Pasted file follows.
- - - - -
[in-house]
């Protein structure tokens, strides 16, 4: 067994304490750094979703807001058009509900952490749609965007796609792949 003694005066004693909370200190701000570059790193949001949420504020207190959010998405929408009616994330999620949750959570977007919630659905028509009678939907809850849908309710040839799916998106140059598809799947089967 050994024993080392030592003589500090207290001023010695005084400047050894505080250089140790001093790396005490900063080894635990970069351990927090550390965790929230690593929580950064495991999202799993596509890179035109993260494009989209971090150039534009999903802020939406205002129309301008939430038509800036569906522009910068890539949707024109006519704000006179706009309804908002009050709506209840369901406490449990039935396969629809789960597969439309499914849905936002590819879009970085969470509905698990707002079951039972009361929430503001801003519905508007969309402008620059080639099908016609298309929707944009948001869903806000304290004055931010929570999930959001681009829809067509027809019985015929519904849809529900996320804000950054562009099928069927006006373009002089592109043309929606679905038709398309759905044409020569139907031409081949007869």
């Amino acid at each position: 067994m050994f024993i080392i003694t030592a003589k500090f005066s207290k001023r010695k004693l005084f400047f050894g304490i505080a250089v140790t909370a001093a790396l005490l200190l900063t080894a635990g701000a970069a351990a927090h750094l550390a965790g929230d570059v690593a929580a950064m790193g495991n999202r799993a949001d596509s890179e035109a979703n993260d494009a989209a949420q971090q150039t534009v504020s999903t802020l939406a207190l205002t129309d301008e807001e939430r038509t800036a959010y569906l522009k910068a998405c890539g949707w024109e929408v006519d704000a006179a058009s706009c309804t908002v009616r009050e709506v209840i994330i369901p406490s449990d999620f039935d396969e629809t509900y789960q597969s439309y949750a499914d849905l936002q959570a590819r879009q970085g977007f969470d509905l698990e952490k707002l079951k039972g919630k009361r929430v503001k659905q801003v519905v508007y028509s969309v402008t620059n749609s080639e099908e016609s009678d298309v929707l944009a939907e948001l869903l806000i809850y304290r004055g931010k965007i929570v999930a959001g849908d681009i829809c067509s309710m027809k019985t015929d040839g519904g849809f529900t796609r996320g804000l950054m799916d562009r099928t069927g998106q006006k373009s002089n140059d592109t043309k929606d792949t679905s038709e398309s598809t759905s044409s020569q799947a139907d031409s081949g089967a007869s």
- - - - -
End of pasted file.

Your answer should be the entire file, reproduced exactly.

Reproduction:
[in-house]
């Protein structure tokens, strides 16, 4: 067994304490750094979703807001058009509900952490749609965007796609792949 003694005066004693909370200190701000570059790193949001949420504020207190959010998405929408009616994330999620949750959570977007919630659905028509009678939907809850849908309710040839799916998106140059598809799947089967 050994024993080392030592003589500090207290001023010695005084400047050894505080250089140790001093790396005490900063080894635990970069351990927090550390965790929230690593929580950064495991999202799993596509890179035109993260494009989209971090150039534009999903802020939406205002129309301008939430038509800036569906522009910068890539949707024109006519704000006179706009309804908002009050709506209840369901406490449990039935396969629809789960597969439309499914849905936002590819879009970085969470509905698990707002079951039972009361929430503001801003519905508007969309402008620059080639099908016609298309929707944009948001869903806000304290004055931010929570999930959001681009829809067509027809019985015929519904849809529900996320804000950054562009099928069927006006373009002089592109043309929606679905038709398309759905044409020569139907031409081949007869």
């Amino acid at each position: 067994m050994f024993i080392i003694t030592a003589k500090f005066s207290k001023r010695k004693l005084f400047f050894g304490i505080a250089v140790t909370a001093a790396l005490l200190l900063t080894a635990g701000a970069a351990a927090h750094l550390a965790g929230d570059v690593a929580a950064m790193g495991n999202r799993a949001d596509s890179e035109a979703n993260d494009a989209a949420q971090q150039t534009v504020s999903t802020l939406a207190l205002t129309d301008e807001e939430r038509t800036a959010y569906l522009k910068a998405c890539g949707w024109e929408v006519d704000a006179a058009s706009c309804t908002v009616r009050e709506v209840i994330i369901p406490s449990d999620f039935d396969e629809t509900y789960q597969s439309y949750a499914d849905l936002q959570a590819r879009q970085g977007f969470d509905l698990e952490k707002l079951k039972g919630k009361r929430v503001k659905q801003v519905v508007y028509s969309v402008t620059n749609s080639e099908e016609s009678d298309v929707l944009a939907e948001l869903l806000i809850y304290r004055g931010k965007i929570v999930a959001g849908d681009i829809c067509s309710m027809k019985t015929d040839g519904g849809f529900t796609r996320g804000l950054m799916d562009r099928t069927g998106q006006k373009s002089n140059d592109t043309k929606d792949t679905s038709e398309s598809t759905s044409s020569q799947a139907d031409s081949g089967a007869s």